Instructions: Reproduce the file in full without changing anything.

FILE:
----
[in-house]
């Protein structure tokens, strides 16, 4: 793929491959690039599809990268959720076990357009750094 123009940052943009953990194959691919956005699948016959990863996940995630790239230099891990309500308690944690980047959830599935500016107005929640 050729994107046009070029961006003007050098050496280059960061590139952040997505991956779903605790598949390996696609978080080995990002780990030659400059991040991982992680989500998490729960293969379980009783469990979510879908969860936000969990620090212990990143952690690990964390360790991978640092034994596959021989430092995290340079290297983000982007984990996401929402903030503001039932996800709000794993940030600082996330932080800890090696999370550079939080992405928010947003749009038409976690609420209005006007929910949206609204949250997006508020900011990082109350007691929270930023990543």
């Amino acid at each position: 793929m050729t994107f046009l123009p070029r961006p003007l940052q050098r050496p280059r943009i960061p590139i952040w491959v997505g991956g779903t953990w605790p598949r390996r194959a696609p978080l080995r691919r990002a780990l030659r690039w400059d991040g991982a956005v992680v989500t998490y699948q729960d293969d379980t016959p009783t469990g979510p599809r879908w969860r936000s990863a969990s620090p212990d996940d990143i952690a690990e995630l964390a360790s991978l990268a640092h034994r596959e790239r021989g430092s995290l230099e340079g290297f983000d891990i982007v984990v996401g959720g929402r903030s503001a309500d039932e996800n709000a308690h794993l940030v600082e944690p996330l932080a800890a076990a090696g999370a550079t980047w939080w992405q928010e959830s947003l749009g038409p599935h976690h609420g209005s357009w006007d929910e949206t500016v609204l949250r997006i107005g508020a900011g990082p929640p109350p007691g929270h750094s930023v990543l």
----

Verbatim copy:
[in-house]
């Protein structure tokens, strides 16, 4: 793929491959690039599809990268959720076990357009750094 123009940052943009953990194959691919956005699948016959990863996940995630790239230099891990309500308690944690980047959830599935500016107005929640 050729994107046009070029961006003007050098050496280059960061590139952040997505991956779903605790598949390996696609978080080995990002780990030659400059991040991982992680989500998490729960293969379980009783469990979510879908969860936000969990620090212990990143952690690990964390360790991978640092034994596959021989430092995290340079290297983000982007984990996401929402903030503001039932996800709000794993940030600082996330932080800890090696999370550079939080992405928010947003749009038409976690609420209005006007929910949206609204949250997006508020900011990082109350007691929270930023990543």
């Amino acid at each position: 793929m050729t994107f046009l123009p070029r961006p003007l940052q050098r050496p280059r943009i960061p590139i952040w491959v997505g991956g779903t953990w605790p598949r390996r194959a696609p978080l080995r691919r990002a780990l030659r690039w400059d991040g991982a956005v992680v989500t998490y699948q729960d293969d379980t016959p009783t469990g979510p599809r879908w969860r936000s990863a969990s620090p212990d996940d990143i952690a690990e995630l964390a360790s991978l990268a640092h034994r596959e790239r021989g430092s995290l230099e340079g290297f983000d891990i982007v984990v996401g959720g929402r903030s503001a309500d039932e996800n709000a308690h794993l940030v600082e944690p996330l932080a800890a076990a090696g999370a550079t980047w939080w992405q928010e959830s947003l749009g038409p599935h976690h609420g209005s357009w006007d929910e949206t500016v609204l949250r997006i107005g508020a900011g990082p929640p109350p007691g929270h750094s930023v990543l």